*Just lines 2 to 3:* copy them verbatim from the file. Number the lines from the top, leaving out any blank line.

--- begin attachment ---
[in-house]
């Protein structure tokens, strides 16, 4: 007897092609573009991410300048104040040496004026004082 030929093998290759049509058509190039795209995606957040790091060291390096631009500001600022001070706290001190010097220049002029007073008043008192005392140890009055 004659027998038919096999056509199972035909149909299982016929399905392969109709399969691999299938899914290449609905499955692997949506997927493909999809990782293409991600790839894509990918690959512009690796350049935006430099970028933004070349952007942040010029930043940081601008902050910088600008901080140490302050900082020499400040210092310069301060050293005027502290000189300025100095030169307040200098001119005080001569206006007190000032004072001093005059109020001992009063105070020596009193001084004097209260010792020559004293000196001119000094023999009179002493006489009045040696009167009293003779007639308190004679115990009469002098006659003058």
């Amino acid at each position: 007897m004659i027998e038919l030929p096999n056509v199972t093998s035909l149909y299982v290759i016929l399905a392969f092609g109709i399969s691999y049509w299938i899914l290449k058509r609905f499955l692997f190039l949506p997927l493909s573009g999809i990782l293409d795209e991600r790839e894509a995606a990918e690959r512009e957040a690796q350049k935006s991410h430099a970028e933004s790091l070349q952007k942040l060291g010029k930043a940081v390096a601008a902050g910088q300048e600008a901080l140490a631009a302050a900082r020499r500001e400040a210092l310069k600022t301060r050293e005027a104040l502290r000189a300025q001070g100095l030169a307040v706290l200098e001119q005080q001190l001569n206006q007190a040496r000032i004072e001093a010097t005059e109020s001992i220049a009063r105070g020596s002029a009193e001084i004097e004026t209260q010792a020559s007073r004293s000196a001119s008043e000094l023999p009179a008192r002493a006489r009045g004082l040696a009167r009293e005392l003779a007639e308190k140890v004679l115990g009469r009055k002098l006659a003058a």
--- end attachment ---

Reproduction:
């Protein structure tokens, strides 16, 4: 007897092609573009991410300048104040040496004026004082 030929093998290759049509058509190039795209995606957040790091060291390096631009500001600022001070706290001190010097220049002029007073008043008192005392140890009055 004659027998038919096999056509199972035909149909299982016929399905392969109709399969691999299938899914290449609905499955692997949506997927493909999809990782293409991600790839894509990918690959512009690796350049935006430099970028933004070349952007942040010029930043940081601008902050910088600008901080140490302050900082020499400040210092310069301060050293005027502290000189300025100095030169307040200098001119005080001569206006007190000032004072001093005059109020001992009063105070020596009193001084004097209260010792020559004293000196001119000094023999009179002493006489009045040696009167009293003779007639308190004679115990009469002098006659003058």
């Amino acid at each position: 007897m004659i027998e038919l030929p096999n056509v199972t093998s035909l149909y299982v290759i016929l399905a392969f092609g109709i399969s691999y049509w299938i899914l290449k058509r609905f499955l692997f190039l949506p997927l493909s573009g999809i990782l293409d795209e991600r790839e894509a995606a990918e690959r512009e957040a690796q350049k935006s991410h430099a970028e933004s790091l070349q952007k942040l060291g010029k930043a940081v390096a601008a902050g910088q300048e600008a901080l140490a631009a302050a900082r020499r500001e400040a210092l310069k600022t301060r050293e005027a104040l502290r000189a300025q001070g100095l030169a307040v706290l200098e001119q005080q001190l001569n206006q007190a040496r000032i004072e001093a010097t005059e109020s001992i220049a009063r105070g020596s002029a009193e001084i004097e004026t209260q010792a020559s007073r004293s000196a001119s008043e000094l023999p009179a008192r002493a006489r009045g004082l040696a009167r009293e005392l003779a007639e308190k140890v004679l115990g009469r009055k002098l006659a003058a």